Lesson Seven: Humans and Marine Ecosystems
This lesson plan adapted from the resource located here.
For this lesson, the two groups of students will learn about the impact of human activity on the environment. Primary impacts are the result of direct use/misuse of the environment (e.g., restoring a reef, dumping directly into the ocean, etc.) Default impacts are the effects of actions/choices made on land that impact the marine ecosystem (e.g., freshwater stream clean-up, agricultural run-off, inland development, etc.) This lesson will focus specifically on primary human impacts on the marine ecosystem through sustainable fishing practices.Download lesson as PDF
- To demonstrate an understanding of the impact that humans have on the marine ecosystems of the world
- Internet-ready computer (class set, or one with a projector) (Note: All information can be pre-downloaded and printed.)
- Monterey Bay Aquarium Seafood Watch cards: National and Regional
- NOAA’s Empty Oceans activity guide
- Student Handout/Chart Paper/Science Journal
- This lesson is best suited for small groups of 4-6 students.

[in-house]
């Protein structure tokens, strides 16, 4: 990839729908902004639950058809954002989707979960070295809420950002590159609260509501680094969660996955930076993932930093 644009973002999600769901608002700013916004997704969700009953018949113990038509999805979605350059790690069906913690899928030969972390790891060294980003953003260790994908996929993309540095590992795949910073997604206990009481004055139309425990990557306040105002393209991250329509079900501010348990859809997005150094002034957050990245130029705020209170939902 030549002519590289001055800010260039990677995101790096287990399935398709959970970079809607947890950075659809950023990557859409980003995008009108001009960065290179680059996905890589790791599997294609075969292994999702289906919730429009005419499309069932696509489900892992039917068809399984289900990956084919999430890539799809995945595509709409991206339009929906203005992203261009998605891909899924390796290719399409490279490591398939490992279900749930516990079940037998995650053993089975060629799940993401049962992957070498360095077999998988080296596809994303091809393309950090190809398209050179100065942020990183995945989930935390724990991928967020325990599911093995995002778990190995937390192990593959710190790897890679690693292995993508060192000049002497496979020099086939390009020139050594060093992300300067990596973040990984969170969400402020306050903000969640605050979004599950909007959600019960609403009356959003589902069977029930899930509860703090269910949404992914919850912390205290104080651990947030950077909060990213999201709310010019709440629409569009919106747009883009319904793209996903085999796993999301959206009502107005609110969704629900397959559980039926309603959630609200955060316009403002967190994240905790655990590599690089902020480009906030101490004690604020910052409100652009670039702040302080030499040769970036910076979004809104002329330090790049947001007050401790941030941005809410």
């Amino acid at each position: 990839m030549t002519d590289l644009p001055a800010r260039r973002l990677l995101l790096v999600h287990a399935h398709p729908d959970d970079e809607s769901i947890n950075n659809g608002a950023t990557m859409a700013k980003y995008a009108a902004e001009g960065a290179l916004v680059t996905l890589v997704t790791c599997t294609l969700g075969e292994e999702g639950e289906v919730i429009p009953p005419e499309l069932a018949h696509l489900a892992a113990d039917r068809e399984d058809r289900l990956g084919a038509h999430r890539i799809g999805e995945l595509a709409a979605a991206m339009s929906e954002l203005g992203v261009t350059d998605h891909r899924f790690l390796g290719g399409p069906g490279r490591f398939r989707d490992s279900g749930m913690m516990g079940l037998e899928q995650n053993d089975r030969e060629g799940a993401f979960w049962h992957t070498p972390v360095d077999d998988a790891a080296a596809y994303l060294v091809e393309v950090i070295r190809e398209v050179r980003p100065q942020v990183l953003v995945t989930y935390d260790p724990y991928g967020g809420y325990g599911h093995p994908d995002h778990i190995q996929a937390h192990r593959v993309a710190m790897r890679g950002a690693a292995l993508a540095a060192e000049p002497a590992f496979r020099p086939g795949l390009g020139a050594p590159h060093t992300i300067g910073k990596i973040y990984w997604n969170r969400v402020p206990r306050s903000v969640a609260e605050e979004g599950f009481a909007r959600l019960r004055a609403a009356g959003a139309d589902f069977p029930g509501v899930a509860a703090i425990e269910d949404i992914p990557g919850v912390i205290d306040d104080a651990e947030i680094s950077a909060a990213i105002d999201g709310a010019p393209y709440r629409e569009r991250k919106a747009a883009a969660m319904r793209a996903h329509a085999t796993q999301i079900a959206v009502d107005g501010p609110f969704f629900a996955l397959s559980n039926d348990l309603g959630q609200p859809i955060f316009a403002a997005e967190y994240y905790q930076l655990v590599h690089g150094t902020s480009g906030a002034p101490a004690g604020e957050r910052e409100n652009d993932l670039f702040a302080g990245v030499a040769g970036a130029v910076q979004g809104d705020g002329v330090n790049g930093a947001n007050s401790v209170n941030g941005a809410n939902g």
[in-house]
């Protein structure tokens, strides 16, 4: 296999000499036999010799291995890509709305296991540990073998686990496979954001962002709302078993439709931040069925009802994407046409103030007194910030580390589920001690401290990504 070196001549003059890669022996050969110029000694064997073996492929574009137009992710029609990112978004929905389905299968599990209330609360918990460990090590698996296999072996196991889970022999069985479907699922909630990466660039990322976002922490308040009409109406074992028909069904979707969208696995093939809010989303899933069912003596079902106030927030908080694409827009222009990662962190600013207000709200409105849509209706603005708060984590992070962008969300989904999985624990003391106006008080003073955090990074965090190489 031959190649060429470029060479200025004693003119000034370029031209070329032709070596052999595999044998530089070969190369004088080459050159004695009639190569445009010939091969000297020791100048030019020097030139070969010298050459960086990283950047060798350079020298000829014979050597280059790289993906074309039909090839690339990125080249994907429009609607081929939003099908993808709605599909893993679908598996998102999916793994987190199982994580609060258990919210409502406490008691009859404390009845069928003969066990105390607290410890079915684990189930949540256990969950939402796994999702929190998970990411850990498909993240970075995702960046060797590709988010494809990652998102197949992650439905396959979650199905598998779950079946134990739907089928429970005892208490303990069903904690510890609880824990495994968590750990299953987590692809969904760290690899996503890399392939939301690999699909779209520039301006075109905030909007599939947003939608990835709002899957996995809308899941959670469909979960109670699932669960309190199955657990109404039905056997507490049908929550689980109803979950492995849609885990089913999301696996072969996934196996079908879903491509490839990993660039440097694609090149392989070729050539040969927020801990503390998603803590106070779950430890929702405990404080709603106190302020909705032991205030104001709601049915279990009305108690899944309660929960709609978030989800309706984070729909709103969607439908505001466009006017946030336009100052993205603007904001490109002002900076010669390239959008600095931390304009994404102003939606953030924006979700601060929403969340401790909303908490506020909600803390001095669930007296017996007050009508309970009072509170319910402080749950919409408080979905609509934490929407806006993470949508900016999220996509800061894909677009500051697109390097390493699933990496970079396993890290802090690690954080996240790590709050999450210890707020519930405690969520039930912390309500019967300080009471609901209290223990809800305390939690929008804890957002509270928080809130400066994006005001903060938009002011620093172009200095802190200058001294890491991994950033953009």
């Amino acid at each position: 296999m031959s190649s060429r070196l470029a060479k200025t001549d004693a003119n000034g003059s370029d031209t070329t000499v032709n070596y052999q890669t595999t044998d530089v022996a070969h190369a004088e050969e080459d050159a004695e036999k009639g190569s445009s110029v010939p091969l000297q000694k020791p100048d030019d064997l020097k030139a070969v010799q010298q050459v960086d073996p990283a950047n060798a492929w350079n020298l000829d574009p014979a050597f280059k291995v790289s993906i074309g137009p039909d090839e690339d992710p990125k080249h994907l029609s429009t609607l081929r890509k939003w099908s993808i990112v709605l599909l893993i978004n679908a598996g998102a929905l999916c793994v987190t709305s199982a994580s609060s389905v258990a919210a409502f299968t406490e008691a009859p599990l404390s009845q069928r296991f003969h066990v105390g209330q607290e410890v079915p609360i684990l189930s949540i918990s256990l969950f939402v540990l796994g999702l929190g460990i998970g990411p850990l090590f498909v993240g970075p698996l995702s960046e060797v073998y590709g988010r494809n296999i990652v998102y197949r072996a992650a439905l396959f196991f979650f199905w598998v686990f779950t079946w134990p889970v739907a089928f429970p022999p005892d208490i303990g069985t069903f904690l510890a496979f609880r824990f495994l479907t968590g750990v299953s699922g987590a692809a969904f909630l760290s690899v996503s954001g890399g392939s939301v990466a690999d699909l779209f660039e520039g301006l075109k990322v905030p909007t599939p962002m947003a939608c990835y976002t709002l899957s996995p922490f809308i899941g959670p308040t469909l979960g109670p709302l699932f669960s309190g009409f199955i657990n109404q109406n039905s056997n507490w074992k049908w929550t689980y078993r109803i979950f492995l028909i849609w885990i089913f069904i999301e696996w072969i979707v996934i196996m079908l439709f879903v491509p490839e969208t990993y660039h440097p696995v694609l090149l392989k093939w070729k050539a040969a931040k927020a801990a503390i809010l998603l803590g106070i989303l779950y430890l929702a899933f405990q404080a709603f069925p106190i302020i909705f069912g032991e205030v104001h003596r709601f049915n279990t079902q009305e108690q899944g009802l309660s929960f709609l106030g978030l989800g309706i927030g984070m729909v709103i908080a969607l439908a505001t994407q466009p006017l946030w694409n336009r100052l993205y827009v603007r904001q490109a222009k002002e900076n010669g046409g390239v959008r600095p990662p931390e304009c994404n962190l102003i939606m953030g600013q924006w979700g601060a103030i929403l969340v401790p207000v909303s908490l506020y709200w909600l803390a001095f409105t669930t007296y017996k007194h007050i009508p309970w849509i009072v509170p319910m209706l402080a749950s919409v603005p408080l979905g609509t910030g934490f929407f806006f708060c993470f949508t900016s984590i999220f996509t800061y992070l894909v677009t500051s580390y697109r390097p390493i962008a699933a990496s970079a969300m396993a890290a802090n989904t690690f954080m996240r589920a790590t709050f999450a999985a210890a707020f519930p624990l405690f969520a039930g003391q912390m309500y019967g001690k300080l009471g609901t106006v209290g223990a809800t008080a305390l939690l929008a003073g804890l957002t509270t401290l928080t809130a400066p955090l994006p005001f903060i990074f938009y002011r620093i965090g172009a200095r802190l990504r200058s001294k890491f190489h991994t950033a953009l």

In this lesson, students will learn how pieces of the ocean food web (fish) are being removed faster than they can be replenished and how they can become informed consumers to promote sustainable seafood. Please review the following information with the students, either through handouts or via projector/overhead. Depending on the reading levels of your students you may need to assist and/or read this aloud to them and/or help with definitions to key terms such as “unsustainable” and “bycatch:”
Around the world, fisheries are threatened with collapse due to unsustainable fishing methods and ecosystem destruction. There are a variety of factors affecting the oceans and its inhabitants around the United States. Bycatch, habitat damage, and over-fishing are the primary causes in recent times of the decline in species in the aquatic environment. Bycatch results from fishing methods, such as longlining and bottom trawling, which use very large nets to sweep through the water. Fishermen target a certain species, but the nets and lines catch any marine life in their path. This is a significant problem for threatened and endangered marine species. Turtles, whales, and dolphins often become entangled in nets and lines that hinder their ability to catch food or prevent them from surfacing to breathe. Habitat damage is evident in various ecosystems along the coastal United States. Coastal waters suffer from the constant population growth along the coasts. Bottom trawling drags nets over the seafloor to catch fish, scallops, sea urchins, and crustaceans, but the nets and the rockhopper gear damage coral and places where fish feed and breed. Between 1950 and 1994, commercial fishermen increased their catch by 400% to keep up with the growing demand for seafood. Since 1989, the oceans have been over-fished (fish are caught faster than they can reproduce). However, new boats are set into the waters every year around the world.